More recently, however, the Sixth Circuit has decided Coley v. Alvis, 381 F.2d 870 (6 Cir. 1967). In that case a petitioner for Writ of Habeas Corpus in the Federal Court asserted that he was denied the effective representation of counsel at the time of his guilty plea. It will be recalled that this type of claim can only be raised by appeal or delayed appeal under the law of Ohio. He had not appealed his conviction, nor had he pursued post-conviction relief. The court referred to the Ohio decision in State v. Perry, supra, which construed the post-conviction remedy as being unavailable for claims based on denial of effective representation. The Sixth Circuit then stated that in view of the Perry decision "there is no longer any effective State remedy open to the Appellant to exhaust." The court remanded the case to the District Court, holding that the petitioner had exhausted his available state remedies. It was silent on the question of whether the petitioner was required to exhaust the remedy of delayed appeal, which was the only remedy available to him under Ohio law.
The Court of Appeals' silence on this matter leaves this court uncertain whether the delayed appeal remedy is still regarded as an adequate remedy available under the law of Ohio. It was held to be an adequate remedy in the long line of cases prior to the Coley decision; yet, in Coley, the prisoner was not required to pursue it. While the law has thus become somewhat unclear in this case, this court has determined that in the absence of a specific repudiation of the earlier decisions, it will follow the long line of cases prior to the Coley decision.
We, therefore, find that delayed appeal is an adequate remedy under the law of Ohio, which must be exhausted, when available, before a prisoner will be granted federal habeas corpus relief.
Before a prisoner in custody under an Ohio conviction may proceed in habeas corpus in a federal court, he must have exhausted his remedies under the applicable Ohio procedure. Depending on the nature of his claim, he is required to pursue either the post-conviction remedy or the remedy of appeal or delayed appeal. Habeas corpus is no longer an available remedy under the law of Ohio for challenging the validity of a conviction, and in such cases, it need not be pursued.
From the face of the petition herein, it appears that the petitioner has not pursued his remedies under the Post-Conviction Act. Neither has he appealed his conviction. Nor has he filed for a delayed appeal. A determination of the exact nature of his claim, i.e., denial of counsel versus ineffective representation, would, therefore, be academic, for it is apparent that under either theory he has not pursued the available state remedy.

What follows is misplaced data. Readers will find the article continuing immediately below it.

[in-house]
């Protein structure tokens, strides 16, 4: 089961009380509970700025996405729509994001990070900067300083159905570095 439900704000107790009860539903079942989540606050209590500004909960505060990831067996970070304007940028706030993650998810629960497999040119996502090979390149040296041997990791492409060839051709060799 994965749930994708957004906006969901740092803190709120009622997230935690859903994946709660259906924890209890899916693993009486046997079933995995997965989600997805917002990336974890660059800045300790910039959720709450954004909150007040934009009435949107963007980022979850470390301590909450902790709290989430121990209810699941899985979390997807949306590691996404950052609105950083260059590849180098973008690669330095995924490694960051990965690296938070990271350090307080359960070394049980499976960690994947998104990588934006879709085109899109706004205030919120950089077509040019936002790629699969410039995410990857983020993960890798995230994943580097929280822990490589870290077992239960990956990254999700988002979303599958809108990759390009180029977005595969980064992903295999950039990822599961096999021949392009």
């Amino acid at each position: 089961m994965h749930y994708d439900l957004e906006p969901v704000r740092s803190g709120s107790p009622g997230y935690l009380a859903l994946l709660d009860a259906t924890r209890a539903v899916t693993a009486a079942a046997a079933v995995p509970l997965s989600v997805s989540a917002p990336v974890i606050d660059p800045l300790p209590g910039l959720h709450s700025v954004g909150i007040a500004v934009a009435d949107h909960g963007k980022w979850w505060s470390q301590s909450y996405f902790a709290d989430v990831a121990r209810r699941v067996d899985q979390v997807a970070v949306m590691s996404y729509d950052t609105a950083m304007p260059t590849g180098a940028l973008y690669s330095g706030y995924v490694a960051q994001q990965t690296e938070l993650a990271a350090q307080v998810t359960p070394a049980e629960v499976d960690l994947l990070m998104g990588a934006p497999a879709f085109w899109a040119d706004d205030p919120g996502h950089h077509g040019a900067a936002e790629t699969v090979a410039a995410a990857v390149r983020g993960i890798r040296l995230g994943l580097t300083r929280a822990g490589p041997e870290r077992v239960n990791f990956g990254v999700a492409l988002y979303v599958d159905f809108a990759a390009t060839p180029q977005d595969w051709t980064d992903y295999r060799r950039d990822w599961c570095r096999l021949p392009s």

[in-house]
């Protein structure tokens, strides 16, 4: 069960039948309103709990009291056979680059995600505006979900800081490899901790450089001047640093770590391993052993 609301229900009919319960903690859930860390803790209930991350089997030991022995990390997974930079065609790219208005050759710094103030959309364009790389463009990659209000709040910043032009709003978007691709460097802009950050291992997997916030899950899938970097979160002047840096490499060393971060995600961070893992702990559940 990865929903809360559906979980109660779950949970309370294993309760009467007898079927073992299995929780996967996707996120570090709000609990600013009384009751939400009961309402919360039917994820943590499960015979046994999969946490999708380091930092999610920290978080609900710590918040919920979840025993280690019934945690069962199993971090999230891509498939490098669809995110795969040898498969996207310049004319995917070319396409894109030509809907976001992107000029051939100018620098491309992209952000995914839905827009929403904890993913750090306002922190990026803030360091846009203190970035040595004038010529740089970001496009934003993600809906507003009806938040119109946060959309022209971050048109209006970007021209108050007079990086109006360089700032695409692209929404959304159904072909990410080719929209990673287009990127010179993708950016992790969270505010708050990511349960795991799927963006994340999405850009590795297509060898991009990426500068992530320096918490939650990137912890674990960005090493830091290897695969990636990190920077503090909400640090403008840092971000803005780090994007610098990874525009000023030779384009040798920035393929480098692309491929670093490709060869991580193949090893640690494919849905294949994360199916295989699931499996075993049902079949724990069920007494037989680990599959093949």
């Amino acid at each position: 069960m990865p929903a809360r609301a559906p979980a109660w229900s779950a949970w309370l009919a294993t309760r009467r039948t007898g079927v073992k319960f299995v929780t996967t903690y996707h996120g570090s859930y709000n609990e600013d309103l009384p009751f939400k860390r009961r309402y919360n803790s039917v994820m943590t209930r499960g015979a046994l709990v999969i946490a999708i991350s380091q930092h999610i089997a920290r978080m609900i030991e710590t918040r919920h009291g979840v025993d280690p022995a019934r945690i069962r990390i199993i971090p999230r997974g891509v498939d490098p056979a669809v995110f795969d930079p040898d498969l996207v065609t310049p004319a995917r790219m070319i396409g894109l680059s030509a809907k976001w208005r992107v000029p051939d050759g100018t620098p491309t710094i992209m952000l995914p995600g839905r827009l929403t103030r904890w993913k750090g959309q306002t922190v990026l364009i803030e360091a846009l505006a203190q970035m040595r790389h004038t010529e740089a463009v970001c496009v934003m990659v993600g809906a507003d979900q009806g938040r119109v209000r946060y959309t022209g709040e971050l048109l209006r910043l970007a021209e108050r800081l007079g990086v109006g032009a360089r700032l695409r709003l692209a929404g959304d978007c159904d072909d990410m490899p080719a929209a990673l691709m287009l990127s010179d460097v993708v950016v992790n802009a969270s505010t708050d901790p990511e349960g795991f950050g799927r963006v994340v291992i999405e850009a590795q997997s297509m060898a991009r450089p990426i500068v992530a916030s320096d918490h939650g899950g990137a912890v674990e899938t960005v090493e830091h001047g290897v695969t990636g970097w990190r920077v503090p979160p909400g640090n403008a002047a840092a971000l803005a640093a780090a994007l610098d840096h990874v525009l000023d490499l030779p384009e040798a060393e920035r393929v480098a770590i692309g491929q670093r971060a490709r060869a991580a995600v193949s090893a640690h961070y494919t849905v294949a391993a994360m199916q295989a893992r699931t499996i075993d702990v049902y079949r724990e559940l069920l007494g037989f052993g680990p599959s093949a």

Although petitioner has not exhausted the available state remedies, he has applied unsuccessfully in various forms to a number of courts for relief. The court is mindful of the complexity of the requirements for exhaustion of state remedies. It is unfortunate that a prisoner has such difficulty under the present legal system in receiving a hearing upon the merits of his claim.
The court is hesitant to return the prisoner to the state courts, knowing that there is likelihood that he will be required to present his claim again here at some future date. Yet this does not alter the court's duty in this area. Our federal structure requires that a court of the United States gives a state every reasonable opportunity to correct its own process:
"* * * [W]hen it is remembered that the delicate balance of a federal system is at stake, and that expansion of the jurisdiction of the federal courts diminishes the power of the states, it is apparent that efficiency cannot be the sole or the controlling consideration." Wright on Federal Courts (1963 Ed.), p. 2.
In view of the foregoing, this court holds as follows: The Ohio Post-Conviction Statute is an adequate remedy under state law. It must be pursued by a prisoner in cases where the rule in State v. Perry makes it available to him before he may seek habeas corpus in the federal court. See: State v. Smith, 12 Ohio St.2d 7, 230 N.E.2d 551 (1967); Kirkland v. Maxwell, Warden, 369 F.2d 687 (6 Cir. 1966).
The remedy of delayed appeal is an adequate remedy under the law of Ohio, and it must be pursued, where available under the rule in State v. Perry, before federal habeas corpus will be granted.
Under Ohio law, habeas corpus is not an adequate remedy for challenging the validity of a conviction. It need not be pursued by a petitioner challenging the validity of his conviction before application for federal habeas corpus. However, it is an adequate remedy in certain other cases not involving the validity of the conviction itself. See: e.g., Miller v. Haskins, Supt., 12 Ohio Misc. 164, 230 N.E.2d 694 (Common Pleas, Madison County, 1967); McNary v. Green, Supt., 12 Ohio St.2d 10, 230 N.E.2d 649 (1967). In such cases, it must be pursued.
If petitioner's contention is that he was denied the right to counsel, he is required to pursue his remedy under the Ohio Post-Conviction Act. If his contention is that he was denied effective counsel, he is required to pursue his remedy of delayed appeal. Since he has done neither, this court is not permitted to review the merits of his contentions. Title 28, U.S.C.A. Section 2254.
The motion to proceed in forma pauperis will be granted. The Petition for Habeas Corpus will be denied.